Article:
Approximately seven months since the pandemic’s onset in the United States, many people experience exhaustion in this time of heightened tensions, including fears of uncertainty, added responsibilities or adjusting to more time alone. The added anxiety can result in a lack of motivation or positivity. However, Citizen Potawatomi Nation Behavioral Health Department Psychologist Shannon Beach, Ph.D., finds thinking ahead helps replenish spirits.
“I think a lot of people, when they look at it and say, ‘This is a temporary norm,’ that gives hope. That’s just the look toward the future. That kind of idea that we can keep trudging through this, and eventually, we’ll come out on the other side. And I think if we all band together and wear our masks, then we’ll get there just that much quicker,” he said.
The constant flood of information regarding the coronavirus can cause people to become overwhelmed, frustrated and irritated.
“And I think that a lot of this is pretty similar for a lot of people in that we’ve done so much and that it just kind of seems repetitive and old,” Beach said. “It’s definitely not. We definitely do need to take all of our precautions now just as much, if not more, as in the past because I think as people get more accustomed to it, it’s easier to become more lackadaisical.”
Beach recommends keeping the big picture in mind to overcome those hurdles while adhering to guidelines from medical and civic leaders.
“Working with Native people, I think there’s a lot more community in general than the typical Western culture,” he said. “People do have that idea of ‘We need to do things that are best for the community and do things that are best for everybody’s safety. It’s not just about me.’ So, I think people are willing to do these things, but at the same time, that doesn’t mean that you can’t get irritated or frustrated or stressed or things like that.”
Improved state of mind
In recent months, Beach has noticed a shift in anxiety focused first on the virus and sickness to its consequences now, such as quarantine, uncertainty, life management and more. During a recent Hownikan interview, Beach said people mainly feel “cooped up” and long to return to life and one another. He suggests finding solace in shared experiences and recognizing unpleasant emotions as a logical outcome of the circumstances.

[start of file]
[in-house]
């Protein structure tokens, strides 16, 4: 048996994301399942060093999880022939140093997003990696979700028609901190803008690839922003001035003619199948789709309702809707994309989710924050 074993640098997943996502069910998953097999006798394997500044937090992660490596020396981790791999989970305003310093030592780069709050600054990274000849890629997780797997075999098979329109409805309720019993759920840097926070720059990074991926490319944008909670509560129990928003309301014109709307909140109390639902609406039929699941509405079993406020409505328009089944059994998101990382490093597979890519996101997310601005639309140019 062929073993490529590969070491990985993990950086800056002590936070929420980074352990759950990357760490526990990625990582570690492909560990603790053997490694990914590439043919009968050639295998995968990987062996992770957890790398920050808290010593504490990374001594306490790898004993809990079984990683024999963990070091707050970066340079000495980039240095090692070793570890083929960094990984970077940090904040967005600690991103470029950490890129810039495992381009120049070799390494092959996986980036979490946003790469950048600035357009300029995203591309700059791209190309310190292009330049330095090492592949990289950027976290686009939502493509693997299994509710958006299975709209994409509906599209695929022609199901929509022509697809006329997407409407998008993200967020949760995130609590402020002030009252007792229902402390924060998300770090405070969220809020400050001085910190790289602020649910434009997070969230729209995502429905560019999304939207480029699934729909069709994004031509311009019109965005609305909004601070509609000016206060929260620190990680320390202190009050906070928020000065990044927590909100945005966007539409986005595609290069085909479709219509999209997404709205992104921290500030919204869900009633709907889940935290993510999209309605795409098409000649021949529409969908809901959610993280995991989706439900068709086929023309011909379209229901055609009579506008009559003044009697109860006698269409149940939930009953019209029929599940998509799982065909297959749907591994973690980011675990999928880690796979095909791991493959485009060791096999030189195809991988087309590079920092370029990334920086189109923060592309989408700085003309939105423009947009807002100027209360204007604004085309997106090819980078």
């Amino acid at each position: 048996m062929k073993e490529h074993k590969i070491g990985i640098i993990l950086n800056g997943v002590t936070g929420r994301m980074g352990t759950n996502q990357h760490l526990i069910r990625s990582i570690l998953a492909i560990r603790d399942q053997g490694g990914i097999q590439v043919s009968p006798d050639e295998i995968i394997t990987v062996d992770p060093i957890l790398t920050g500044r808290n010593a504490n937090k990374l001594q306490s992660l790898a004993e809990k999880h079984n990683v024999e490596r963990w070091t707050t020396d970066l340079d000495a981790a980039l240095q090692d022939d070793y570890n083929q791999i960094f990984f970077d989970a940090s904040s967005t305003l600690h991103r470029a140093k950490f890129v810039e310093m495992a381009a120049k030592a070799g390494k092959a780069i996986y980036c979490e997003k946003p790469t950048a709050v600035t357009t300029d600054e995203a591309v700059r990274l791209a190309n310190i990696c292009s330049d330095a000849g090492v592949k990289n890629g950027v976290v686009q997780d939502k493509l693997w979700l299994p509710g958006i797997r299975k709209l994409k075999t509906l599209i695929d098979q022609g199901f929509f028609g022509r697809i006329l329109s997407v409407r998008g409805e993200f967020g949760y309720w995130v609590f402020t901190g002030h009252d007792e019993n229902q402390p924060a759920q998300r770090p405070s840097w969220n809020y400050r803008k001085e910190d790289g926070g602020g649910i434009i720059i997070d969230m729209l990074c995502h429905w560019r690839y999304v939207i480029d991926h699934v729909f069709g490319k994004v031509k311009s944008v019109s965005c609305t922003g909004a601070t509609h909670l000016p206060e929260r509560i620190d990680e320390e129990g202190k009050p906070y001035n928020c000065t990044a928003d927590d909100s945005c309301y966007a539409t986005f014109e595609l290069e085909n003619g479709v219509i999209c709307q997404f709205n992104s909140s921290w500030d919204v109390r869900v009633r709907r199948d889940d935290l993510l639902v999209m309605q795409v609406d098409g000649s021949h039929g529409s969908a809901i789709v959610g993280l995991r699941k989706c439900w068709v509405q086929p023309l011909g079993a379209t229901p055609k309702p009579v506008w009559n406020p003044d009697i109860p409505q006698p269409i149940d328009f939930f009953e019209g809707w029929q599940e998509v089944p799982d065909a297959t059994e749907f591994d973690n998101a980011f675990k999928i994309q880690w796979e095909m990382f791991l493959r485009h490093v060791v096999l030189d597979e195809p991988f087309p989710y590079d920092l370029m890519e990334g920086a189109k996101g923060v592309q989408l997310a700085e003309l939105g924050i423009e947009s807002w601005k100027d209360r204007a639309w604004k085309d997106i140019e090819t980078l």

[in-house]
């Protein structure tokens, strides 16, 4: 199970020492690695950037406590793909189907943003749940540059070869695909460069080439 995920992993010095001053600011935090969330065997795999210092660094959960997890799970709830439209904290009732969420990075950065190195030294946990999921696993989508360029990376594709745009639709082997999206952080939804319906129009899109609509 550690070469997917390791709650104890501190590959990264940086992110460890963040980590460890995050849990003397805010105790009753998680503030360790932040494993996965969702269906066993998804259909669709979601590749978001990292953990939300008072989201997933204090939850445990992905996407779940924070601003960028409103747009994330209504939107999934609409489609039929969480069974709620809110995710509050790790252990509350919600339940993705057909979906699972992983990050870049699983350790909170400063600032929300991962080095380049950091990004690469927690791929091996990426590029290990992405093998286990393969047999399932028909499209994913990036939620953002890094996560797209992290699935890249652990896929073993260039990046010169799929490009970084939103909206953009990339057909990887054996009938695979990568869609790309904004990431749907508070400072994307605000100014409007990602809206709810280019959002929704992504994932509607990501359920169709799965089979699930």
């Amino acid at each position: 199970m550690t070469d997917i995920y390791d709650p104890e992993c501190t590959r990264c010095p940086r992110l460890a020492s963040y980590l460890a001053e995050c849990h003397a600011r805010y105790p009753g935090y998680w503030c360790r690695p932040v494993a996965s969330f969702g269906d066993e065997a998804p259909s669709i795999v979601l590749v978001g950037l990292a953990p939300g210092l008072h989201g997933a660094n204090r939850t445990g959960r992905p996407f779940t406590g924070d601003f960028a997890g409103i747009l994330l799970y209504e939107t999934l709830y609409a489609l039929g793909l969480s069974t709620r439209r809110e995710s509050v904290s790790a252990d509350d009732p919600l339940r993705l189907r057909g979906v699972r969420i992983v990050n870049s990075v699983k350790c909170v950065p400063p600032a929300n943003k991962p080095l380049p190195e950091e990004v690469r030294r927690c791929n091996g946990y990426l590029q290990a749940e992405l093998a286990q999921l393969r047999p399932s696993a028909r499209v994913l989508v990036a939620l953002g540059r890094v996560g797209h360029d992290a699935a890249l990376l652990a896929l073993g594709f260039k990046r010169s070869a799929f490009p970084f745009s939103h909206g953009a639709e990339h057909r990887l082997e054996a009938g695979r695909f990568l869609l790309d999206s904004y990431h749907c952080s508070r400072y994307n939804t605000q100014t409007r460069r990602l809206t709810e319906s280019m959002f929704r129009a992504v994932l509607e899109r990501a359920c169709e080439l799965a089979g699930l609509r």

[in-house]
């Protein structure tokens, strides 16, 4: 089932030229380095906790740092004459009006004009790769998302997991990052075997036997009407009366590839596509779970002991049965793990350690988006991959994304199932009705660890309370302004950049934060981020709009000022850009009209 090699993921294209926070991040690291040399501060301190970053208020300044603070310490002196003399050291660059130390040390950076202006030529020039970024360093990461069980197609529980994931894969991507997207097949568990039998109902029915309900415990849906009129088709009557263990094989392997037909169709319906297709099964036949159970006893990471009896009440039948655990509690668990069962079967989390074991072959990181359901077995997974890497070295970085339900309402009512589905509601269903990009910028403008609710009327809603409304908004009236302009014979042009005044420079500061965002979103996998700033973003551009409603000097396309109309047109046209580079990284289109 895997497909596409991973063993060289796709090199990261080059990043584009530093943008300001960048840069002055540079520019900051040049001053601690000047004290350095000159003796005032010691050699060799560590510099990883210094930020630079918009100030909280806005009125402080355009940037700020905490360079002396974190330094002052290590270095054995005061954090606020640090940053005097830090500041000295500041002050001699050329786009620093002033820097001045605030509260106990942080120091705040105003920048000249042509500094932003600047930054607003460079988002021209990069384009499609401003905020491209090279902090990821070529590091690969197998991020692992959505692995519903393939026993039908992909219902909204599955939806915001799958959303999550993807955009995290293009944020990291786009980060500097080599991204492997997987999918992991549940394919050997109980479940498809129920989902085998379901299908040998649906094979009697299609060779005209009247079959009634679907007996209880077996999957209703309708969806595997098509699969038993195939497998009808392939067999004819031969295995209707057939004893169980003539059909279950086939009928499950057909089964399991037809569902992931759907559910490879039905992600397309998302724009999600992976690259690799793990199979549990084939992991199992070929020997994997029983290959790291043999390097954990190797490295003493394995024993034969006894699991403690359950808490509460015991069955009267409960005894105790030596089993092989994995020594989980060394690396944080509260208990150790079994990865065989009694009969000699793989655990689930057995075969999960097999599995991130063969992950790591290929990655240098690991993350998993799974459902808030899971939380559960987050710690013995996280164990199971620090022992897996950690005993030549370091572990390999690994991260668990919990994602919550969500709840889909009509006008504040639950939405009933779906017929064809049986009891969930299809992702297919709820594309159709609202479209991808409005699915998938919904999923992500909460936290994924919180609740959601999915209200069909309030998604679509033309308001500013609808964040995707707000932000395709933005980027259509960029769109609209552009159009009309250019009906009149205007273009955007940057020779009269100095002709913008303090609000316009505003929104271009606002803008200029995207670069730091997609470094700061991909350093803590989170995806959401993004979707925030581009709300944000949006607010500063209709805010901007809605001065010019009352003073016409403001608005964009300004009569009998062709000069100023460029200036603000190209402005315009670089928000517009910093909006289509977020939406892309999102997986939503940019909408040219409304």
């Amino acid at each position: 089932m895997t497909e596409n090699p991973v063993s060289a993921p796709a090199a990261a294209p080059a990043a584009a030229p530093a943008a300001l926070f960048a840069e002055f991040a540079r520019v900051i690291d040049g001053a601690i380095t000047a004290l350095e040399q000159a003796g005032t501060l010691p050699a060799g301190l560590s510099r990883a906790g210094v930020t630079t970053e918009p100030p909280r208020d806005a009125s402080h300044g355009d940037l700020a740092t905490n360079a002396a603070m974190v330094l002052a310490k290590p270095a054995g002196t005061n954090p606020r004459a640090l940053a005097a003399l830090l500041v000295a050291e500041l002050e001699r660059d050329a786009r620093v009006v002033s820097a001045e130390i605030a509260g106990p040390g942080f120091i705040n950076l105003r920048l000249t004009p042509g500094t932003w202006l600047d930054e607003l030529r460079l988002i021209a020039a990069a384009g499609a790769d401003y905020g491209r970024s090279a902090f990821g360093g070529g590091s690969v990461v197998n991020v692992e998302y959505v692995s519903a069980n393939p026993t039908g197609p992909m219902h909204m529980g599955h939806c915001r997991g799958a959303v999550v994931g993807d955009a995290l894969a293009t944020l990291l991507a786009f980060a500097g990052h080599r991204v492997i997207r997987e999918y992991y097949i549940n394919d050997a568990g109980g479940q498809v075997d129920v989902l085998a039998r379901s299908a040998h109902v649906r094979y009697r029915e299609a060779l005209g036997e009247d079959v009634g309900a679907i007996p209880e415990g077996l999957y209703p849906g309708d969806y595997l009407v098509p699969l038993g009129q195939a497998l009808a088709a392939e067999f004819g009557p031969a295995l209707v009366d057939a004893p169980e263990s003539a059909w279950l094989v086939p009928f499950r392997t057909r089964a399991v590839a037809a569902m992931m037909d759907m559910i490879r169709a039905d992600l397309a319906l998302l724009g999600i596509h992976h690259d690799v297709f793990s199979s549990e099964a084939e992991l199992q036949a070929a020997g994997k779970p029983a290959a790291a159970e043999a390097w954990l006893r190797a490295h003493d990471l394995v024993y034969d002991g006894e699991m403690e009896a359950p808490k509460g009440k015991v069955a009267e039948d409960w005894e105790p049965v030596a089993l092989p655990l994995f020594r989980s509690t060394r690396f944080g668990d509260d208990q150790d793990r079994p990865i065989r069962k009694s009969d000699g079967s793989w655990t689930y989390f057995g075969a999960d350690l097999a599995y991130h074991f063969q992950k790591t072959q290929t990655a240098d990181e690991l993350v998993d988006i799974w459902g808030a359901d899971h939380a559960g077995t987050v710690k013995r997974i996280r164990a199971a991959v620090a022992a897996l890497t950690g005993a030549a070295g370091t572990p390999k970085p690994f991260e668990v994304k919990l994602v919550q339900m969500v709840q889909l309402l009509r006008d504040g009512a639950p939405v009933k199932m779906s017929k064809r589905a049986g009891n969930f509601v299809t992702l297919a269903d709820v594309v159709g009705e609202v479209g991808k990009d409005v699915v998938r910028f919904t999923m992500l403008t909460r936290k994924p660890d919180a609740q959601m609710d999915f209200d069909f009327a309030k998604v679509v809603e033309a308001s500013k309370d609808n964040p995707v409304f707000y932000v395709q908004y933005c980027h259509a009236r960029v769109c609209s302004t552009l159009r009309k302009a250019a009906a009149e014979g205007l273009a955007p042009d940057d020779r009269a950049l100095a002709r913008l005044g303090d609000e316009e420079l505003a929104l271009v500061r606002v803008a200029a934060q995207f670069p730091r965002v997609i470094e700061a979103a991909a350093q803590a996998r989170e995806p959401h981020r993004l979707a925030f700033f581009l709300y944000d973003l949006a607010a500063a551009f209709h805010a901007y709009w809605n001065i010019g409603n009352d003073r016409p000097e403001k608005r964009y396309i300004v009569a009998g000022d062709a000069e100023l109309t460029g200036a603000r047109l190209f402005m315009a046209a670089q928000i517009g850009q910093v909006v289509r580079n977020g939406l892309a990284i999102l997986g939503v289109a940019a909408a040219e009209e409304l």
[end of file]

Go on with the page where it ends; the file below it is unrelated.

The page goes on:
“When we do commiserate with each other about the problems that we’ve had, we can oftentimes find solutions — find ways to navigate these waters,” Beach said. “We’re not going to fix this today, but we can address where we are today and how we get to that next place.”
While many lost jobs in the last few months, others began working harder than ever before. According to Beach, creating healthy limits feeds mental stability, and self-care comes first.
“We certainly need to have boundaries sometimes, and we live in a country where it’s kind of considered honorable to just work and work and work and not consider yourself,” he said.
Finding things to be grateful for — even small ones — is also a healthy habit. Beach puts this idea into action with his morning cup of coffee. It keeps him grounded, and the taste and smell provide a bright start to each day.
“I’m thankful for it, and I can express that, and when I think about that, it can be helpful,” he said. “Not just with coffee, though. We want to express gratitude to other people. That’s definitely going to help boost the mood whenever we really focus on them and focus on what we’re truly, truly thankful for.”
While that sometimes seems impossible, it is important to remember new experiences resulting in tangible change often bring anxiety and require time for adjustments.
“We get to be who we are through practice, and we don’t have any practice with this. This kind of thing hasn’t been present since (the 1918 flu pandemic). People don’t have the practice to live in this kind of way so much. So there is a lot more stress because we’re all kind of sailing uncharted waters,” he said.
Beach always recommends counseling.
Citizen Potawatomi Nation Behavioral Health Services is available at 405-214-5101. Reach the National Suicide Prevention Lifeline at 1-800-273-TALK(8255) or text CONNECT to 741741, or online at suicidepreventionlifeline.org.